JFJO's music is definitely interesting to say the least, it is also hard to describe. They started their first song off with a nice groove. In one second we heard tight structured grooves, then bang! an explosion of sounds and beautiful noises. JFJO is capable of literally exploding musically at the drop of a hat. Keyboardist Brian Haas will hop out of his seat and bang away and make faces at his Rhodes piano. In the first 3 minutes JFJO had everyone going crazy. Myself, I just couldn't stop smiling.

The next tune they played, incredibly called "Thelonious Monk is My Grandmother," blew the socks off the room. This song is a good example of what JFJO are trying to achieve with their music. Thelonious Monk is a huge influence on the band, and you can really see it in this song. Although there is some structure to all JFJO's songs, the middle is kind of an open ground. Improvisation is the key, for JFJO jazz = improvisation. They are a free jazz band, reminiscent of much earlier jazz bands, such as Thelonious Monk, but updated with a 2001 touch. You can't help but make comparisons to MMW, although their music is clearly different. Picture seeing MMW on about 26 hits of acid. Then you might come close to JFJO's sound.

When you initially see JFJO you wonder how a trio can achieve such sounds. Then you begin to notice the magic Reed Mathis does with his Fender jazz bass. He has 3 effects pedals which completely alter the sound of his bass. At times his bass sounds like a six-string guitar, other times it becomes the keys and Brian will take up the bass on his instrument. Reed's dexterity amazes me, he moves up and down that bass so quickly and precisely.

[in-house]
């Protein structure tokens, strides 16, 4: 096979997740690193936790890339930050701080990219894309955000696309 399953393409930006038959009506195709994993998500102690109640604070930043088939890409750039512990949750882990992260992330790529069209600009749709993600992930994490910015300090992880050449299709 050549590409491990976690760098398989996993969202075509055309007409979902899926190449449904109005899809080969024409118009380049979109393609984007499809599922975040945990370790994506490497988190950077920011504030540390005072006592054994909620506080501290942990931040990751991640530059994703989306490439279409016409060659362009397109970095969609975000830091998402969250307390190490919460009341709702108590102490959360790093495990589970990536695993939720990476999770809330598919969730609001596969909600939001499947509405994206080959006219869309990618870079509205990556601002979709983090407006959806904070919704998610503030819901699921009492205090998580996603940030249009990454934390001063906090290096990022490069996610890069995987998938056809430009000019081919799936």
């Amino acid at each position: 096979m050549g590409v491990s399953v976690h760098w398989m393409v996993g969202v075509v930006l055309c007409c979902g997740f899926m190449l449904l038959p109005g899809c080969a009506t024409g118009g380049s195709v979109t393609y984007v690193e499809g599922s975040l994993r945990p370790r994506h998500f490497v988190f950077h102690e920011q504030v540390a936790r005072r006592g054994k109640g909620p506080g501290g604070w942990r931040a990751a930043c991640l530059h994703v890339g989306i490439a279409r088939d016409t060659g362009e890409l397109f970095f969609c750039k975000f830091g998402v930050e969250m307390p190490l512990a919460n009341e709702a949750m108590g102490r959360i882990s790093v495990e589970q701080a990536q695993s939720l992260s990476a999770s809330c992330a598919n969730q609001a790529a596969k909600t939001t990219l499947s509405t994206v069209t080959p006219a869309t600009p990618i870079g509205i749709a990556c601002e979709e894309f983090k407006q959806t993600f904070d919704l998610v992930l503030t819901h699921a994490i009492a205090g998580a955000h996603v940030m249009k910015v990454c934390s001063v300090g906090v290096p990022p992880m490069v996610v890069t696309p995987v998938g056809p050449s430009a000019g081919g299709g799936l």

At times Reed literally slaps his bass. And I'm not just talking about playing slap bass, although he does that too, I'm talking about physically slapping and hitting his bass. Repeatedly. In fact, both Reed and Brian seem to almost be beating up their instruments. Maybe that's the key to their sound, playing their instruments harder then anyone else I've ever seen.

Talk about energy, Brian plays with more than anyone I can think of. He almost rips the keys off his piano, he plays so ferociously. And his energy is sent through the audience, who in turn sends it back, creating this cycle of energy in the room that JFJO plays off. And keeping the beat perfectly through all the madness, is Jason Smart on the drumkit.